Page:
Heated scenes in the Supreme Court last week and an order from a Constitution bench this week offered plenty of material for commentators to dig in, considering India’s apex court was handling matters that could shake the public’s trust in the institution itself. On Monday, a three-judge Constitution bench passed an order saying there was no conflict of interest in the Chief Justice of India Dipak Misra choosing whom to assign cases to, even if his own conduct was the subject of those matters.

The matter came up last week when two Public Interest Litigations sought a court-monitored inquiry into what has come to be known as the Medical Council of India bribery case. The Central Bureau of Investigation is examining whether judges were bribed to overturn the Medical Council of India’s decision denying permission for a medical college to operate. Both PILs asked for a court-monitored inquiry, suggesting the executive could use the CBI investigation to undermine the judiciary. But they also asked for the matter to be heard without involving Dipak Misra, who had handled Medical Council of India matters earlier this year.

One Supreme Court judge seemed to agree to some extent, breaking convention to set up a Constitution Bench to look into the matter without deferring to the Chief Justice. But Misra quickly intervened, effectively nullifying that order and setting up a separate bench. And Monday’s order gave further support to his decision, saying the Chief Justice’s administrative handling of the court – like assigning cases to specific benches – cannot constitute conflict of interest.

Naturally, there were lots of reactions from all sides:

  1. “It’s really a very very sad day in the history of the Supreme Court – firstly, I have not seen this kind of extraordinary interest being taken by a Chief Justice in a matter which involves him directly, and secondly, because of the kind of unseemly proceedings which took place in the Supreme Court,” said Prashant Bhushan, who represented one of the petitioners in the case, in an interview to the Wire.
  2. “The scars inflicted on the foundation of this Institution must be healed as quickly as possible. Otherwise the credibility of this Institution, its acceptability and the love and respect it commands amongst the citizens will be seriously jeopardised,” writes Dushyant Dave, a senior advocate, on Livelaw.
  3. Pratap Bhanu Mehta, vice-chancellor of Ashoka University, makes a significant point in the Indian Express: “Taken together, both the chief justice’s and the judge’s conduct highlights one obvious fact: There is no Supreme Court left any more. In expanding its powers, the Supreme Court first replaced the rule of law with the rule of the court (they are not the same thing); now the rule of court has been replaced with the anarchic will of individual judges. The Supreme Court has effectively ended an institution.”
  4. “Propriety would plausibly demand that since the FIR pertained to a case where Justice Misra had been the presiding judge, as Chief Justice of India, he would not perform his default role of allocating Benches for determination of this case or exercise his prerogative of hearing the case himself,” writes Arghya Sengupta, research director of the Vidhi Centre for Legal Policy, in the Hindu. “Unfortunately, by allocating the matter to a Division Bench, the Chief Justice gave this principle a go-by.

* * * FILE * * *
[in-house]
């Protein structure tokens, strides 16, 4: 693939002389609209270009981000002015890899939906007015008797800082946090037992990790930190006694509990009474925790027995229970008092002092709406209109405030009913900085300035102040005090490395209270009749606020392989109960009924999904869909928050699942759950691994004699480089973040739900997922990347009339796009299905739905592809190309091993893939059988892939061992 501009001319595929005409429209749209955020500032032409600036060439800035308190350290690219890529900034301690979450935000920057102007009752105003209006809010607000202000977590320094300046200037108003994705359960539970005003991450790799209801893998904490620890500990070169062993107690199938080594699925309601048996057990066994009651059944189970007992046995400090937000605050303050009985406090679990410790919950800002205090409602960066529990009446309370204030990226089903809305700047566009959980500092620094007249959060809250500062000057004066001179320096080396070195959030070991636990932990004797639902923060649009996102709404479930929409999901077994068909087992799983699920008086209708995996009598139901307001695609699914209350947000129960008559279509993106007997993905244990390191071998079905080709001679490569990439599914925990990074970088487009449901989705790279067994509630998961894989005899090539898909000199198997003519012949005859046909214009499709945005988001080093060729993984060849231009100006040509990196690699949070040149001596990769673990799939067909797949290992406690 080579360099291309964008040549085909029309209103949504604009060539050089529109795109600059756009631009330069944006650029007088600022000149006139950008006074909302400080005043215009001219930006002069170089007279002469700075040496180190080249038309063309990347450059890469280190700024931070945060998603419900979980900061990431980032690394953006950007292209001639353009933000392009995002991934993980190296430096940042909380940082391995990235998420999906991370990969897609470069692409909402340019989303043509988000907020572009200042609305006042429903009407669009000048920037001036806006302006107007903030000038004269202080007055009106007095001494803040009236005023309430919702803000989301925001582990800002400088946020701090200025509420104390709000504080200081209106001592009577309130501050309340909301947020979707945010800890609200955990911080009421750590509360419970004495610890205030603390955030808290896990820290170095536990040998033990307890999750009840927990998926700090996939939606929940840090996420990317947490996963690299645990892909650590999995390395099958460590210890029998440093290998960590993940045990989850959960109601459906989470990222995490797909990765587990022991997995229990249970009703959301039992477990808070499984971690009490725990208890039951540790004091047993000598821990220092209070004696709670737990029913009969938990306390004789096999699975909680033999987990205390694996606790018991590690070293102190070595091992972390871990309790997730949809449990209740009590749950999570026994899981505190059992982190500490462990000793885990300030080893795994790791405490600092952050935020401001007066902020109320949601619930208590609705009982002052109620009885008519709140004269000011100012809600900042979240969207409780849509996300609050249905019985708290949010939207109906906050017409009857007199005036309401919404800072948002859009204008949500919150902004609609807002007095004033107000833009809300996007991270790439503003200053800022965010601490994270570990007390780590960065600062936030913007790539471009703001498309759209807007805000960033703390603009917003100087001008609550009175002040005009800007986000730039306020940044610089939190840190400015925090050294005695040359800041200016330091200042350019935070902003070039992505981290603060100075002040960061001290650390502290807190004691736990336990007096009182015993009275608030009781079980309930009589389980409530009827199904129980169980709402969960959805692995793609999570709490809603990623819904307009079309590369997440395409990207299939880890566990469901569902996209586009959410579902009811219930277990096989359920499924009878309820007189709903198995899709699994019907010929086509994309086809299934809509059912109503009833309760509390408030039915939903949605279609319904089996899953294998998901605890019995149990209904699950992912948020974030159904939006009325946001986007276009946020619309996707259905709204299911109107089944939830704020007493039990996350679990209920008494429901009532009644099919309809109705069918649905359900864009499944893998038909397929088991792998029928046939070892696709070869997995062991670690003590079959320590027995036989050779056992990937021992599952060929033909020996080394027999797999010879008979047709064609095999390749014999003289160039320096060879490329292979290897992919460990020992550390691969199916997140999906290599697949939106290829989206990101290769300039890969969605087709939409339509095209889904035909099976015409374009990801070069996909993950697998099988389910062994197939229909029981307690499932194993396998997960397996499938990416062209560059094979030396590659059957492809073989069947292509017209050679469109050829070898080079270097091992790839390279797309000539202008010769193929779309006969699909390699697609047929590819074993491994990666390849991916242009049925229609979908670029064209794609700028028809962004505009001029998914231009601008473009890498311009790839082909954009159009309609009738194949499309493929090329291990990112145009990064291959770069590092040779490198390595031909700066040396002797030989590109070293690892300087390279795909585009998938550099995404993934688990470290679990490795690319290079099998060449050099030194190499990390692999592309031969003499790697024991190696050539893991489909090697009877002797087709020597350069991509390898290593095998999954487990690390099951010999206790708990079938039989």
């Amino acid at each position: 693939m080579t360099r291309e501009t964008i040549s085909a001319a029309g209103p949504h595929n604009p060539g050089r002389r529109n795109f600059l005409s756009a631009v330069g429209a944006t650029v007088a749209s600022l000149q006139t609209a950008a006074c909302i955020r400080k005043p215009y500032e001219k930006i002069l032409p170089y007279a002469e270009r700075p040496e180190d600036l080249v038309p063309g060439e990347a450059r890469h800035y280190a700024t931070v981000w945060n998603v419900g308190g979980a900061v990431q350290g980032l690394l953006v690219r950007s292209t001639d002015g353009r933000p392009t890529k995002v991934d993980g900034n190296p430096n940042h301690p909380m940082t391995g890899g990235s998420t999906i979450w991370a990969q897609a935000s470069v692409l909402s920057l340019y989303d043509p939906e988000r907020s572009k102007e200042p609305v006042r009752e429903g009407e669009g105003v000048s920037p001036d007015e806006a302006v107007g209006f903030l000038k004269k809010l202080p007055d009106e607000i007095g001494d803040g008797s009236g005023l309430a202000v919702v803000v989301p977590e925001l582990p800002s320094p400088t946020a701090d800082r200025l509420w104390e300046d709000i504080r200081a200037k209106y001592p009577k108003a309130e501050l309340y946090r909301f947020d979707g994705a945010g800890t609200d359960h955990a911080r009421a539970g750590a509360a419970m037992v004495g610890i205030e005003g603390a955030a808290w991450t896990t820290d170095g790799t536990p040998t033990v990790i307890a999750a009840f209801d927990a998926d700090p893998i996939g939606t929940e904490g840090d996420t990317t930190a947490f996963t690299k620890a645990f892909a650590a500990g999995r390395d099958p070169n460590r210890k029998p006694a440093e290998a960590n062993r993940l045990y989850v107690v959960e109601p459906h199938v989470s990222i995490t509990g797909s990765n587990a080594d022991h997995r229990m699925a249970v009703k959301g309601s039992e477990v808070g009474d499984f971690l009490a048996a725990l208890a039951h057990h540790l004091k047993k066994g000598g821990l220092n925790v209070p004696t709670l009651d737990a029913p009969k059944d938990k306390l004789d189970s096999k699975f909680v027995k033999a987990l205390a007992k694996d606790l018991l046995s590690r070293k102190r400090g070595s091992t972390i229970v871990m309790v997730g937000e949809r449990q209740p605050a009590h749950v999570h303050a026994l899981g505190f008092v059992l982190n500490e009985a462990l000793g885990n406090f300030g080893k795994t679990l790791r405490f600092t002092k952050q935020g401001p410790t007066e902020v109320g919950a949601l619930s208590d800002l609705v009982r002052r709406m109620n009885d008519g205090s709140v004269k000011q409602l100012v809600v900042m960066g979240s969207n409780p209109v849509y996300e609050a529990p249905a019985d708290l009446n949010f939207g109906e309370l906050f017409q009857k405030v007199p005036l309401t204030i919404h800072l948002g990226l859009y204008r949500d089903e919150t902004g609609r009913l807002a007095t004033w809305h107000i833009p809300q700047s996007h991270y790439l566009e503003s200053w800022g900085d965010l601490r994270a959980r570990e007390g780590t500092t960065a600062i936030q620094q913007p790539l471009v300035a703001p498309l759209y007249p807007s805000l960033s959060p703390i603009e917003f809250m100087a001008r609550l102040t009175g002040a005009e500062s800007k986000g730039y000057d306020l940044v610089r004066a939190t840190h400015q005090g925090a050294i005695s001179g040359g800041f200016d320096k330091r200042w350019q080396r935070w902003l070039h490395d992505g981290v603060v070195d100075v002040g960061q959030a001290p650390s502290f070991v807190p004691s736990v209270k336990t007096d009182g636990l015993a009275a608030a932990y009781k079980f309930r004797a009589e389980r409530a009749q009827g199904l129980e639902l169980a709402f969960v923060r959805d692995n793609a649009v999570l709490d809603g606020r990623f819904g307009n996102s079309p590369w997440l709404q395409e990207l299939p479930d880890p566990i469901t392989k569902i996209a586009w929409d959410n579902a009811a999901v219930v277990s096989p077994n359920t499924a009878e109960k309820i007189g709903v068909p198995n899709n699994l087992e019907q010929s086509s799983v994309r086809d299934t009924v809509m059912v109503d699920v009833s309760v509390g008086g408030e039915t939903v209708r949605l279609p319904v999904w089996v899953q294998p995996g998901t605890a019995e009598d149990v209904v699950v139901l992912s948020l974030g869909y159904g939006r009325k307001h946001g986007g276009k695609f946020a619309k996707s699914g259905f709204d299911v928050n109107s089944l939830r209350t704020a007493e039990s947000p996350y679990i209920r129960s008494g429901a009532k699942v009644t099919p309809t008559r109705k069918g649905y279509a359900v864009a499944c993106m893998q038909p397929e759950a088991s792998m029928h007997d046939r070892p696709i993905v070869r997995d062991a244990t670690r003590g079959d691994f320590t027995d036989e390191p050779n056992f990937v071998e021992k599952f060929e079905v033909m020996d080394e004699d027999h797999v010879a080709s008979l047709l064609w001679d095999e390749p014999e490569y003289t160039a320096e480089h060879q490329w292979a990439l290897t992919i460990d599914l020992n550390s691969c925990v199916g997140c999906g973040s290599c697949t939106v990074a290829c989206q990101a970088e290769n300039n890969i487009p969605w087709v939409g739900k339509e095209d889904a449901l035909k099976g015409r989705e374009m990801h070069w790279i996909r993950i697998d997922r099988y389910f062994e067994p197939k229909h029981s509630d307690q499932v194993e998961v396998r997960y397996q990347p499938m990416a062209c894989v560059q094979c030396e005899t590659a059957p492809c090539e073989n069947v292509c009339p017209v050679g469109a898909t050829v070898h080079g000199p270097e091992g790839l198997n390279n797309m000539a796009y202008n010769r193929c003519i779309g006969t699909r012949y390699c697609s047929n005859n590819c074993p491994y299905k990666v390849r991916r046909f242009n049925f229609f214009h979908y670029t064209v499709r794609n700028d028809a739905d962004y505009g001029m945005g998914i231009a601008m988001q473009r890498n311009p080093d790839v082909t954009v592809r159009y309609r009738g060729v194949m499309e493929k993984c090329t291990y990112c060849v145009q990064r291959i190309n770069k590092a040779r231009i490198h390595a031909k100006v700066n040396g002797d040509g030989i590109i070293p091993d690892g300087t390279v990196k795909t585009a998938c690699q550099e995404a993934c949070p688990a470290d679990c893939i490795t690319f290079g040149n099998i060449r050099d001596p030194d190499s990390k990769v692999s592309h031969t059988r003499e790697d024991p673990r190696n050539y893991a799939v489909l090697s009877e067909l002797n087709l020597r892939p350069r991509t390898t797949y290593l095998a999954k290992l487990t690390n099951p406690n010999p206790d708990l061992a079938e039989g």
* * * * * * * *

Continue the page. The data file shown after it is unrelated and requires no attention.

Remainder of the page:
5. Raju Ramachandran, a former Additional Solicitor General, writes in the Print that “it is difficult to recall any moment as ugly and demoralising” as the Supreme Court’s behaviour last week.
  6. “It is also equally worrying that the Supreme Court Bar Association and several senior members of the bar were complicit in achieving this result,” writes Vikas Mahendra in the Wire. “The SCBA in fact even went so far as to demand that contempt charges be framed against fellow members of the bar who attempted to clear the air in a matter of such extreme importance.”
  7. Gautam Bhatia, on his blog, explains why the point is not whether the Chief Justice did influence the case, but whether he had the power to do so at all: “He might be the most honest judge that ever lived, but that is not the point; the principle is not that “no person shall be a (dishonest) judge in her own cause”. It is – for excellent reasons – simply that “no person shall be a judge in her own cause.”
  8. Colin Gonsalves, speaking to the Hindu, thinks the matter was “resolved amicably” and the real issue facing the court is the government’s actions against the judiciary. “The Central government today wants to saffronise the judiciary. It doesn’t want an independent judiciary. It doesn’t want judges of integrity. It doesn’t want thinking judges. It wants judges who will toe the line.”
  9. “Having served the institution as a lawyer and then as a judge of the apex court, I have very high hopes for the judiciary,” writes former Supreme Court Judge Santosh Hegde in the Print. “If friends and well-wishers of the judicial institution can’t convince it to get its act together, then god alone can save India. For me, it looks hopeless, but I still hope I am wrong.”
  10. Shanti Bhushan, a former law minister, offers a way forward in the Wire: “If the Supreme Court of India is to be saved, in my opinion, a bench with all the judges must take stock of the situation and consider the legal position dispassionately and wisely.”

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